After a mission to retrieve plutonium from the black market goes wrong, Ethan Hunt must now race against time to track them - working with a CIA assassin (Henry Cavill) who has his own agenda - before they're turned into viable nuclear bombs.


 


What's set the Mission: Impossible franchise apart from others isn't just Tom Cruise's ability to run full-sprint in every film, but how each director truly brings a unique aesthetic to each movie that's incorporated into the whole. Brian DePalma's opening salvo was a twisty psychodrama with Cruise - fresh-faced, though he was - sprinting around Europe with a look of utter panic in his eyes. John Woo, meanwhile, co-opted music videos of the '00s for his look whilst Brad Bird used his animation roots to give a cartoonish sensibility in 'Ghost Protocol'. With 'Fallout', Christopher McQuarrie has burned away the extraneous elements of the series - typified by Jeremy Renner's character - and comes back with the most focused instalment of the series. Six movies in, there's few franchises that can say that. 


The setup is simple enough - Cruise and his team, made up of Simon Pegg and Ving Rhames, botch a simple operation to retrieve plutonium before it can get into the hands of a group of terrorists known as The Apostles, a remnant of the organisation led by the truly terrifying Sean Harris in 'Rogue Nation' that are utterly dedicated to destroying the current world order. The CIA has been wiping out the organisation piece-by-piece with the help of a moustachioed Henry Cavill. The plutonium's in the open, so Cruise has to come with an increasingly complex solution to get it back.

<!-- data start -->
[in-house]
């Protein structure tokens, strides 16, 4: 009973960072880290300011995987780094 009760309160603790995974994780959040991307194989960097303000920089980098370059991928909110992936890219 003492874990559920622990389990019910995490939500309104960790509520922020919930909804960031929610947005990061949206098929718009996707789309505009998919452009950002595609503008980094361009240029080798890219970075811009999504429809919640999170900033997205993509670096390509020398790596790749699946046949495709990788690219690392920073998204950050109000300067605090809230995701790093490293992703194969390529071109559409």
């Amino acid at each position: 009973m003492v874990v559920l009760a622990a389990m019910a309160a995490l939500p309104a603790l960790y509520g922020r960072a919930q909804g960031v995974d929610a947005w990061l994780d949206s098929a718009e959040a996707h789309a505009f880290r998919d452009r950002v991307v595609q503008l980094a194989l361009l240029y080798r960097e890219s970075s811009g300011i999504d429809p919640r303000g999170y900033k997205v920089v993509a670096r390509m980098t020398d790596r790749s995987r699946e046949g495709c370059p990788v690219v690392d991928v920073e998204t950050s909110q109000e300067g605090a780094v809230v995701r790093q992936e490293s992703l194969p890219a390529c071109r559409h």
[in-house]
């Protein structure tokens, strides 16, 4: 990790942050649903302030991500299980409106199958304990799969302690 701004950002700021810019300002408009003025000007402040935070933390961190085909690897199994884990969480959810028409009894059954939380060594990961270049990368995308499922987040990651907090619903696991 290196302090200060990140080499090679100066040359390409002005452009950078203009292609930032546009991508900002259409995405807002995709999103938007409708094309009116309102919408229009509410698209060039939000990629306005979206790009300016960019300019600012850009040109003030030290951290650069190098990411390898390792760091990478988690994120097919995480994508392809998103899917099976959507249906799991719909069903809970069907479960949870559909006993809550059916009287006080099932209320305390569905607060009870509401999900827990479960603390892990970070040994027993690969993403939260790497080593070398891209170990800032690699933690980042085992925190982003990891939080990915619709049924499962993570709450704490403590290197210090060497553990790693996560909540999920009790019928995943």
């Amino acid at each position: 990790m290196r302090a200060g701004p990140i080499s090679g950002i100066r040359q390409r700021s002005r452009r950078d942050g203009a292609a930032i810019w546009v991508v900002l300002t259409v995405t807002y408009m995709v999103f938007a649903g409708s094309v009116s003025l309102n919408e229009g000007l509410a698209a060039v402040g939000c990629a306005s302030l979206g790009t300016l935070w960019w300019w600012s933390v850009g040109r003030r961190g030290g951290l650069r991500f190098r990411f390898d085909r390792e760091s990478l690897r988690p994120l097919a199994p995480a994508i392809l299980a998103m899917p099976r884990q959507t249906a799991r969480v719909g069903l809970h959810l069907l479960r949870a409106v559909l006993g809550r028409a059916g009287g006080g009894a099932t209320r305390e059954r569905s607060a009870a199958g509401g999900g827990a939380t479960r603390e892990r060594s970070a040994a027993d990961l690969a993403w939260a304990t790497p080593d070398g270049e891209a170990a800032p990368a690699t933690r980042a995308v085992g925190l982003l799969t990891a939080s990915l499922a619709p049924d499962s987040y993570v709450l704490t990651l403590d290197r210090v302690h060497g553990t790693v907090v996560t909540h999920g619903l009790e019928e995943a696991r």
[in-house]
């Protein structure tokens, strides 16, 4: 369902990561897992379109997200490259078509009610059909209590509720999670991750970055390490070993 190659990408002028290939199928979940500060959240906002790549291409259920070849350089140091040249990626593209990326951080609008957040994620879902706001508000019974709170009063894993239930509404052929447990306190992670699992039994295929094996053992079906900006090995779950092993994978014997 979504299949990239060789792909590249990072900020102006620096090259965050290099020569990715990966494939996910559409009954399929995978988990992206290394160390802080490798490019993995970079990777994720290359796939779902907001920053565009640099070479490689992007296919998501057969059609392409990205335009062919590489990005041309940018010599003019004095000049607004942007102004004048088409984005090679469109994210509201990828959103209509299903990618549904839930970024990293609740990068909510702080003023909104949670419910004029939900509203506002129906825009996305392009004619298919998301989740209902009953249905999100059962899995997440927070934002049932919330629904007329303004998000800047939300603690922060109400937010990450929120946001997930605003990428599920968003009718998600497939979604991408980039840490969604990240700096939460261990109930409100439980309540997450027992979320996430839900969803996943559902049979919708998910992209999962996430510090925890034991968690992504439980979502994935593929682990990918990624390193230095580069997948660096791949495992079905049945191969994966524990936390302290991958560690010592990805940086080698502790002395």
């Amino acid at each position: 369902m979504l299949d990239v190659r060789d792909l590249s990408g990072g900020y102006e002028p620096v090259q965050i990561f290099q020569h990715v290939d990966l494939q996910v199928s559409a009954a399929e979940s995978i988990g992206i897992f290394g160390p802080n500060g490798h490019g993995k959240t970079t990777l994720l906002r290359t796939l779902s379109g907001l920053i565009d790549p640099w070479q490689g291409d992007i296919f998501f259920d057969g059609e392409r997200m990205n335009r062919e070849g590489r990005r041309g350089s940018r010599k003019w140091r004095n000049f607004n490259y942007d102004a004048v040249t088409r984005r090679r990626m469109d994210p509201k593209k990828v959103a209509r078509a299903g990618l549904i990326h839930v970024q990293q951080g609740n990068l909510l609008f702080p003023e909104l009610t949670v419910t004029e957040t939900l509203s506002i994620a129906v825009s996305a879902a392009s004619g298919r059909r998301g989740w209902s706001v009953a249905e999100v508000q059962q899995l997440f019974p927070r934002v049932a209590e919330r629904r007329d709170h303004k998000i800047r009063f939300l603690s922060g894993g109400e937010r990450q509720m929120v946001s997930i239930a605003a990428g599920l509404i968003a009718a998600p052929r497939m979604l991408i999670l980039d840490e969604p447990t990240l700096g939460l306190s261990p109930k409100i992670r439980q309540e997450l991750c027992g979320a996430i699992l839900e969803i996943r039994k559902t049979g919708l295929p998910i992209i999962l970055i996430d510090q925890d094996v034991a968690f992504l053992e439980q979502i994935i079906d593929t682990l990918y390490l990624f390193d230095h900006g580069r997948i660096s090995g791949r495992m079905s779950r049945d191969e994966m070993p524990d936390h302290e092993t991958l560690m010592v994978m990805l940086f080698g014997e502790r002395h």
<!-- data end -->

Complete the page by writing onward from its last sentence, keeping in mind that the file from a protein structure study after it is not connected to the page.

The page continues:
In a lot of ways, 'Fallout' embraces its own ridiculousness. There's a line from Angela Bassett when she describes the IMF as Hallowe'en, grown men running around in masks, and more than a few times, Cavill's character rolls his eyes when there's a mask reveal. McQuarrie's screenplay knows that audiences are hip to them, so it allows them in on the joke rather than making it feel like it's at their expense. McQuarrie uses these moments to add some levity in a film that truly does ratchet up the action from the start.


Some of the set pieces in the movie are among the best seen in a decade, maybe ever. A chase sequence through Paris calls to mind the likes of John Frankenheimer's 'Ronin' or the Holy Grail of car chases that is 'The French Connection'. Because there's only ever one character or group of characters chasing another, the action is never difficult to follow and allows it to flow easily from one scene to the next without a need to remind the audience of the geography. It's this fluidity that gives 'Fallout' the edge over other movies of this ilk because once the fuse is lit, it's truly relentless.


What's more, the use of in-camera effects and action gives it a tactile quality that so many blockbusters nowadays lack. When you see Tom Cruise flinging himself after a helicopter or when you see Henry Cavill grimace with effort as he puts a guy through a wall, you can see them doing it and not a stunt double or some ropey CGI covering their face. McQuarrie allows the action to convey the terror rather than letting the actors fake it. Cavill may have to contend with a scene or two that shows up his lack of natural charisma, but they're few and far between and supporting players like Vanessa Kirby and Alec Baldwin never feel like they've been dropped in to satisfy a screen time quota.


The action in 'Fallout' is to the forefront, as it should be for a blockbuster, and that action is staged in such a way that is so artful and expert as to bring the genre itself to a new level entirely. One of the best films of 2018 and easily the best blockbuster of the year.